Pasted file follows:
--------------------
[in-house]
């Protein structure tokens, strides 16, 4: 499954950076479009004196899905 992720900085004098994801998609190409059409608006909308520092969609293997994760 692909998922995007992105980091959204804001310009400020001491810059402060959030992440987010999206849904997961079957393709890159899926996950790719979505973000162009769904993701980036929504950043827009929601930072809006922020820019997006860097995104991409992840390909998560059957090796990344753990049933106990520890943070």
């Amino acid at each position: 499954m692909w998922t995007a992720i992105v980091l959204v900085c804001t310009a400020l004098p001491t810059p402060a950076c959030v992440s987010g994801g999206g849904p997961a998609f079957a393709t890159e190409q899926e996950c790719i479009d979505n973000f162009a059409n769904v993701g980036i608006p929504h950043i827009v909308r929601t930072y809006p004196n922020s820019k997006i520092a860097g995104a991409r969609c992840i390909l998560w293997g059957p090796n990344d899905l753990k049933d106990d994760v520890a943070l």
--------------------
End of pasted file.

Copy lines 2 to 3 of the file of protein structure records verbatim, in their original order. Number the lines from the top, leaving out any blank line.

């Protein structure tokens, strides 16, 4: 499954950076479009004196899905 992720900085004098994801998609190409059409608006909308520092969609293997994760 692909998922995007992105980091959204804001310009400020001491810059402060959030992440987010999206849904997961079957393709890159899926996950790719979505973000162009769904993701980036929504950043827009929601930072809006922020820019997006860097995104991409992840390909998560059957090796990344753990049933106990520890943070």
């Amino acid at each position: 499954m692909w998922t995007a992720i992105v980091l959204v900085c804001t310009a400020l004098p001491t810059p402060a950076c959030v992440s987010g994801g999206g849904p997961a998609f079957a393709t890159e190409q899926e996950c790719i479009d979505n973000f162009a059409n769904v993701g980036i608006p929504h950043i827009v909308r929601t930072y809006p004196n922020s820019k997006i520092a860097g995104a991409r969609c992840i390909l998560w293997g059957p090796n990344d899905l753990k049933d106990d994760v520890a943070l």